How Ford Brings Bernie Sanders and Donald Trump Together

Source: Ford

Presidential hopeful Donald Trump recently gained infamy for referring to illegal Mexican immigrants as “rapists” and “murderers” (but some of whom, he thinks, are good people). His comments — made at his presidential campaign kickoff, none the less — sparked an avalanche of dropped contracts and media deals from within his empire, from everything to the Miss America pageant on NBC to losing a world-class chef at one of his hotel locations, and to his golf courses missing out on events with the PGA.

Trump’s vitriol was aimed at the influx of illegal immigrants pouring into the U.S., but his stance on the country is unfavorable for another reason — that Mexico is quickly filling in the slot that China occupied in the 1990s and early aughts, that is, becoming a source of cheap exported labor thanks to trade agreements that encourage U.S. companies to shed expensive American workforce in favor of cheaper Mexican manpower. Trump is an asshole, but buried under his provocative and needlessly callous stance on the country is a legitimate point about the loopholes that companies like Ford are taking advantage of.

Ford recently discussed the decision to move the production of its quick-selling Focus compact and not-so-quick-selling C-Max hybrid from Michigan to Mexico, by 2018. The company is in talks with the UAW regarding the move. Though it’s not firmed up yet, many see it as a possible bargaining ploy to win more favorable conditions from the unions.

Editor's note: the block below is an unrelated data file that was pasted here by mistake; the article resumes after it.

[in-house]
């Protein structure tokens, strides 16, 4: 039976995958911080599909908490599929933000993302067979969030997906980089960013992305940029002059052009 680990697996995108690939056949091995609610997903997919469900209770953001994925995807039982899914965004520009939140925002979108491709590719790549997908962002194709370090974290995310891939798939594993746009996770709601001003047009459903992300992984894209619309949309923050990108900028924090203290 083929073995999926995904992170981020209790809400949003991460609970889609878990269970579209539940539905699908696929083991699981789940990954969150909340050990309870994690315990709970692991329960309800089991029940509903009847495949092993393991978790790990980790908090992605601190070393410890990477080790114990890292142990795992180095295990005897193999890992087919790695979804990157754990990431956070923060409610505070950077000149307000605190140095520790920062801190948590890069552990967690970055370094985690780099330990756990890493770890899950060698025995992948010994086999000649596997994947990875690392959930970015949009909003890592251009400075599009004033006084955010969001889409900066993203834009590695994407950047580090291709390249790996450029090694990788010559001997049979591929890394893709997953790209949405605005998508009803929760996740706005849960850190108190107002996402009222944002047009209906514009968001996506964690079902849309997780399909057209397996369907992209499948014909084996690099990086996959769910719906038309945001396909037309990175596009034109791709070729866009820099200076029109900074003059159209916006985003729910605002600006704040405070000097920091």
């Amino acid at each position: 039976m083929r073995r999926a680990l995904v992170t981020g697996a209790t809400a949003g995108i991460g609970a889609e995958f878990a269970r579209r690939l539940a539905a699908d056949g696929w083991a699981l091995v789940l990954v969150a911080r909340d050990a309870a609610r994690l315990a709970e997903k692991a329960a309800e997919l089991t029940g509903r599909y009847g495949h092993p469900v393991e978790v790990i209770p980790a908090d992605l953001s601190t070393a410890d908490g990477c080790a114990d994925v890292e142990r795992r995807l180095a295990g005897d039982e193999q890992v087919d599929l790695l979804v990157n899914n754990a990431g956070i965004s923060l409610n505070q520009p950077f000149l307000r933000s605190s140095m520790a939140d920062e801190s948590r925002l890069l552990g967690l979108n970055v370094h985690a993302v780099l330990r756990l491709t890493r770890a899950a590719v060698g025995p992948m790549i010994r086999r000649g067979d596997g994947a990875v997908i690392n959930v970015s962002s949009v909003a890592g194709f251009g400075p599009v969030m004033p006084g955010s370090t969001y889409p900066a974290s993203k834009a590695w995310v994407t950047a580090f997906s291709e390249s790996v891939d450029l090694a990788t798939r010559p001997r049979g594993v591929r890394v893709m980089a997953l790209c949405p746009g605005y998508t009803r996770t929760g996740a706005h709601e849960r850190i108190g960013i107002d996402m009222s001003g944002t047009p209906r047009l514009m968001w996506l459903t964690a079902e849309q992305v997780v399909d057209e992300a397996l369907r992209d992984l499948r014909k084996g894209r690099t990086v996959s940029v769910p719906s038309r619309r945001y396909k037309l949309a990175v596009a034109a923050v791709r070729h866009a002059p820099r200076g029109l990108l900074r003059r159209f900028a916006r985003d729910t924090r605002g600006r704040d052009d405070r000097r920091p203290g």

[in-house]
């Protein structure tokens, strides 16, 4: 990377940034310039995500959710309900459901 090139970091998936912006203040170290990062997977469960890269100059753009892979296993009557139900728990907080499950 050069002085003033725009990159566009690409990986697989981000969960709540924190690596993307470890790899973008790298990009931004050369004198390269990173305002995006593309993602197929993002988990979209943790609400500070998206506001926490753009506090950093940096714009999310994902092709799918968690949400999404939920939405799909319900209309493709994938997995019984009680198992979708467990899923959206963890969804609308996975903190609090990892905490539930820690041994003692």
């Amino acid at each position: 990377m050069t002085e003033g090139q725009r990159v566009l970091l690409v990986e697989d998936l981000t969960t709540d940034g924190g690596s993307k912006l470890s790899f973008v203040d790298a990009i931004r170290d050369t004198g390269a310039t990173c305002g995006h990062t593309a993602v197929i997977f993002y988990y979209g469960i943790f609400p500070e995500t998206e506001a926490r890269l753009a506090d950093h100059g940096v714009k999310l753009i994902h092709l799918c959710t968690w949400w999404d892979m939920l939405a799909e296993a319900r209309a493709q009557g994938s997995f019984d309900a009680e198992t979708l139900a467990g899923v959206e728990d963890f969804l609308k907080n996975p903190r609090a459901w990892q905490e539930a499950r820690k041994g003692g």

Seeking Alpha notes that while most major automakers have increased their capacity in Mexico recently, it’s been Canada that has bared the brunt of the production shifts. But whether Ford decides to move or not, it highlights the ease at which a deeply-seeded American company can quickly scuttle its American-based workforce in favor of better financial terms abroad.

Source: Ford

It appears that the nuanced argument for closing loopholes in America’s international trade agreements are lost on Trump, but a more coherent opposition has been illustrated by the outspoken stance against the Trans Pacific Partnership that Vermont Senator Bernie Sanders has taken. Though President Obama has hailed the TPP as a positive for American economic activity, opposition from within his own party is stemmed from the same concerns that are playing out as a result of NAFTA and illustrated by Ford’s willingness to pick up and move out. Close loopholes and invest in American labor first, Sanders says, and shut down incentives for companies to get a better deal on manpower elsewhere.

Oddly, Sanders and Trump might actually agree on that aspect, though they present (and would go about) it differently. Ford has prided itself on hiring thousands of Americans and investing on American soil (evidenced by its recent opening of a tech and R&D center in Silicon Valley), but the allure of cheaper labor for products that can command the same prices is almost too good to pass up. That’s a drain on the American economy at a time when we need to be plugging holes, and Ford is only one of many taking advantage of such lax labor export rules.

The UAW, for its part, is showing an optimistic willingness to ensure that production of the models stays States-based. “We are extremely confident that a new product commitment will be secured during the upcoming 2015 negotiations and that the Michigan Assembly Plant will maintain a full production schedule,” it said, per Autoblog.

From upstarts like Tesla to our greater independence from Saudi oil, America has a lot going for it. There’s a lot of promise that can be made good upon in the coming years, but a lot of that hinges on keeping things based here. Though the jobs market has firmed greatly since 2009, it’s standing on a layer of ice that doesn’t have the glacier formed below it just yet. Encouraging companies to export that labor now is a step backwards strategically. Recent situations in Greece and China have shown us that we can’t always rely on the globalized market. Sometimes, we just need to do things ourselves.